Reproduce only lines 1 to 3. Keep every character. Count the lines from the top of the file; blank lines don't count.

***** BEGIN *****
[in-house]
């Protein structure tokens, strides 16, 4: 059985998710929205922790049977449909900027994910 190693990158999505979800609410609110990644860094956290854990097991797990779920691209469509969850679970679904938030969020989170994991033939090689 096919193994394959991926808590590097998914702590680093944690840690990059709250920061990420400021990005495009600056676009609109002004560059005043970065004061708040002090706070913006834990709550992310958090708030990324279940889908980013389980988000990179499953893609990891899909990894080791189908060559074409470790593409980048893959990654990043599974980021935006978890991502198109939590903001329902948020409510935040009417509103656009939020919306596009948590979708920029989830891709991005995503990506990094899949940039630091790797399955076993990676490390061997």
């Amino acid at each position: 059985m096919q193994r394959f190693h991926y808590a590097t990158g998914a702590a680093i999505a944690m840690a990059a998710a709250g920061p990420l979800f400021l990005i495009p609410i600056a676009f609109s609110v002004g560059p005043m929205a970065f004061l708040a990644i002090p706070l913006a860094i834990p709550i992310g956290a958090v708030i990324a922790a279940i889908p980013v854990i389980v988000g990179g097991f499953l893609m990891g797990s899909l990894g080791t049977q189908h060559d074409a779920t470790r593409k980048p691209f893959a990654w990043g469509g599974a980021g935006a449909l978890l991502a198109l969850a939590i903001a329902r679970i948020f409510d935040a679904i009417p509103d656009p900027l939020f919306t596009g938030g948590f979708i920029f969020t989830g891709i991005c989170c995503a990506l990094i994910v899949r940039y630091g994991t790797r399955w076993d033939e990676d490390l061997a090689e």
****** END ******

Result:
[in-house]
């Protein structure tokens, strides 16, 4: 059985998710929205922790049977449909900027994910 190693990158999505979800609410609110990644860094956290854990097991797990779920691209469509969850679970679904938030969020989170994991033939090689 096919193994394959991926808590590097998914702590680093944690840690990059709250920061990420400021990005495009600056676009609109002004560059005043970065004061708040002090706070913006834990709550992310958090708030990324279940889908980013389980988000990179499953893609990891899909990894080791189908060559074409470790593409980048893959990654990043599974980021935006978890991502198109939590903001329902948020409510935040009417509103656009939020919306596009948590979708920029989830891709991005995503990506990094899949940039630091790797399955076993990676490390061997």
């Amino acid at each position: 059985m096919q193994r394959f190693h991926y808590a590097t990158g998914a702590a680093i999505a944690m840690a990059a998710a709250g920061p990420l979800f400021l990005i495009p609410i600056a676009f609109s609110v002004g560059p005043m929205a970065f004061l708040a990644i002090p706070l913006a860094i834990p709550i992310g956290a958090v708030i990324a922790a279940i889908p980013v854990i389980v988000g990179g097991f499953l893609m990891g797990s899909l990894g080791t049977q189908h060559d074409a779920t470790r593409k980048p691209f893959a990654w990043g469509g599974a980021g935006a449909l978890l991502a198109l969850a939590i903001a329902r679970i948020f409510d935040a679904i009417p509103d656009p900027l939020f919306t596009g938030g948590f979708i920029f969020t989830g891709i991005c989170c995503a990506l990094i994910v899949r940039y630091g994991t790797r399955w076993d033939e990676d490390l061997a090689e």